Under OSHA's Respiratory Protection Standard, all employers must evaluate respiratory hazards in the workplace before determining if their workers need respirators. This, as employers in Texas should know, was the decision that the U.S. Court of Appeals for the Ninth Circuit came to back in September 2019.
Though low, the risks of radiation exposure are cumulative and severe. This is due in part to the fact that some types can cause negative health consequences 10 years or longer after exposure. Workers exposed to too much radiation may face an increased risk of several types of cancer and other negative health outcomes. El Paso employees who work around radiation sources will benefit from an understanding of how dosimetry can limit health risks.
Texas workers must often be concerned with the safe handling of hazardous materials while on the job. New guidelines from the Environmental Protection Agency are designed to increase awareness and improve workplace safety. Becoming familiar with these guidelines is the best way to ensure materials are properly handled, stored and disposed of.
Roadway work zones can be a dangerous place for flaggers, the ones who control the flow of traffic. Car crashes in work zones are nothing new in Texas. According to WorkZoneSafety.org, 2017 alone saw a total of 132 crash fatalities in roadway work zones. The Center for Construction Research and Training states that most of these crashes occur because of aggressive or speeding drivers.
It's important for construction workers and their employers in Texas to be aware of the dangers of summer work. Below is a summary of the top five hazards in summer and what can be done to mitigate them. The list was compiled by a representative of Honeywell Industrial Safety.
Engineers, electricians and others who work with electricity, especially with overhead lines and circuit assemblies, know that their industry is fraught with hazards. OSHA is now trying to raise awareness of these hazards so that both employers and employees in Texas and across the U.S. can work together to prevent serious injuries, illnesses and fatalities in this industry.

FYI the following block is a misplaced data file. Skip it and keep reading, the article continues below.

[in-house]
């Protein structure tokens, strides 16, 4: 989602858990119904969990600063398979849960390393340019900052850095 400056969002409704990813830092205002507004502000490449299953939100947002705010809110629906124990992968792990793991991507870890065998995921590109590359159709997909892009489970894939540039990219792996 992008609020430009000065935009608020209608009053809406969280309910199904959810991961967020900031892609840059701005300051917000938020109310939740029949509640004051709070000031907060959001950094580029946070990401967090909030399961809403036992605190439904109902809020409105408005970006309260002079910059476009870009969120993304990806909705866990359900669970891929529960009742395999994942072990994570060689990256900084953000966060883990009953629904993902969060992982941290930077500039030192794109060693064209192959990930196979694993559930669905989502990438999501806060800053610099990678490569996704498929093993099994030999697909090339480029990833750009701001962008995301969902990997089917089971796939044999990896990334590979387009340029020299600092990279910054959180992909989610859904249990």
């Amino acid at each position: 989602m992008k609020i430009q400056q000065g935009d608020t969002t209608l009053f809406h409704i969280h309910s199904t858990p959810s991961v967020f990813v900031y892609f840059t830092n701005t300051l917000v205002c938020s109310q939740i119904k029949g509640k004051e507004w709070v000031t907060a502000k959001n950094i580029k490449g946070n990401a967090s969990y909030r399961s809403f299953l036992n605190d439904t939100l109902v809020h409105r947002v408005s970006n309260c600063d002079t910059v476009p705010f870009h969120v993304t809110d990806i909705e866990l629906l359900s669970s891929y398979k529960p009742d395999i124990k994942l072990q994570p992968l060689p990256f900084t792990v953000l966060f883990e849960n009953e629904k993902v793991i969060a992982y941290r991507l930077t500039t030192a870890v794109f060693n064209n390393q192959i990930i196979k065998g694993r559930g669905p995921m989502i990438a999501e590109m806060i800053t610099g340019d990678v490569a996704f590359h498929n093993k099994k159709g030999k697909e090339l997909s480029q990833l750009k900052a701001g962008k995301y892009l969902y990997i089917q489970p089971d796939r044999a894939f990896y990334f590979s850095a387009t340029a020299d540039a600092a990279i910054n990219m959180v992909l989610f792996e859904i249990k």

Workers in Texas, especially construction workers, know that some machines and equipment are liable to start up on their own or release stored-up energy, causing harm. This is why OSHA has developed what is called the Lockout/Tagout Standard. In May 2019, OSHA issued a Request for Information that would help modernize this standard in two ways.
Texas residents who work in manufacturing plants or warehouses are probably aware that the loading dock is the center of the action. For this reason, many accidents can take place around the loading dock. Slips, trips and falls, which account for more than 25% of workplace injuries every year, are especially common. By following five easy tips, though, employers can improve loading dock safety and reduce injury risk.
Electrical accidents can cause serious injuries or even fatalities to Texas workers, which is one reason why a standard has been developed to help enhance workplace safety for employees dealing with electricity. The Occupational Safety and Health Administration (OSHA), charged with regulating safety on a federal level, requested industry itself develop a standard for electrical safety on the job. The result has become known as NFPA 70E and provides a framework for safer dealings with electricity at work.
Simply creating safety rules and procedures may not be enough for Texas companies to keep workers from getting hurt. Instead, it may be better to consider strategies that favor specific outcomes as opposed to completing tasks. It is also a good idea for companies to think of ways to remain productive without putting their employees in danger. Often times, companies will try to prioritize safety or production as opposed to focusing on how to do both.